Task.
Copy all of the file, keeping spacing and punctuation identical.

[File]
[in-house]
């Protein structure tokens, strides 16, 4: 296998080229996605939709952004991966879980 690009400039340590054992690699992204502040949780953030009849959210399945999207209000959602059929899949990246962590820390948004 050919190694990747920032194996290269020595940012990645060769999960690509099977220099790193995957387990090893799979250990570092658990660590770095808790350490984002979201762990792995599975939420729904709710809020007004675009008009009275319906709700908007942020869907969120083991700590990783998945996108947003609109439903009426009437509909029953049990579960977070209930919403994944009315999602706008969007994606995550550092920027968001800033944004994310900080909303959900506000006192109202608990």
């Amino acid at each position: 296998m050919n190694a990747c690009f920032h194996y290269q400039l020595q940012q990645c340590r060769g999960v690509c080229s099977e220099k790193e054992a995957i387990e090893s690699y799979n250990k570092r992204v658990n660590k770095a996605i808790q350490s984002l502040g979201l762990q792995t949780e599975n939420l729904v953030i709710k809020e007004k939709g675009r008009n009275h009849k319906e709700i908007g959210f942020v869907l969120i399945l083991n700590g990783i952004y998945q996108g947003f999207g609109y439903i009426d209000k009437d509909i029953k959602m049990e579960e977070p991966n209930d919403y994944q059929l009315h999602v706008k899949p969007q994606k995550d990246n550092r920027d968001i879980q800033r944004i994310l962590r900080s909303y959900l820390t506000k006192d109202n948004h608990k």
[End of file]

[in-house]
């Protein structure tokens, strides 16, 4: 296998080229996605939709952004991966879980 690009400039340590054992690699992204502040949780953030009849959210399945999207209000959602059929899949990246962590820390948004 050919190694990747920032194996290269020595940012990645060769999960690509099977220099790193995957387990090893799979250990570092658990660590770095808790350490984002979201762990792995599975939420729904709710809020007004675009008009009275319906709700908007942020869907969120083991700590990783998945996108947003609109439903009426009437509909029953049990579960977070209930919403994944009315999602706008969007994606995550550092920027968001800033944004994310900080909303959900506000006192109202608990």
């Amino acid at each position: 296998m050919n190694a990747c690009f920032h194996y290269q400039l020595q940012q990645c340590r060769g999960v690509c080229s099977e220099k790193e054992a995957i387990e090893s690699y799979n250990k570092r992204v658990n660590k770095a996605i808790q350490s984002l502040g979201l762990q792995t949780e599975n939420l729904v953030i709710k809020e007004k939709g675009r008009n009275h009849k319906e709700i908007g959210f942020v869907l969120i399945l083991n700590g990783i952004y998945q996108g947003f999207g609109y439903i009426d209000k009437d509909i029953k959602m049990e579960e977070p991966n209930d919403y994944q059929l009315h999602v706008k899949p969007q994606k995550d990246n550092r920027d968001i879980q800033r944004i994310l962590r900080s909303y959900l820390t506000k006192d109202n948004h608990k």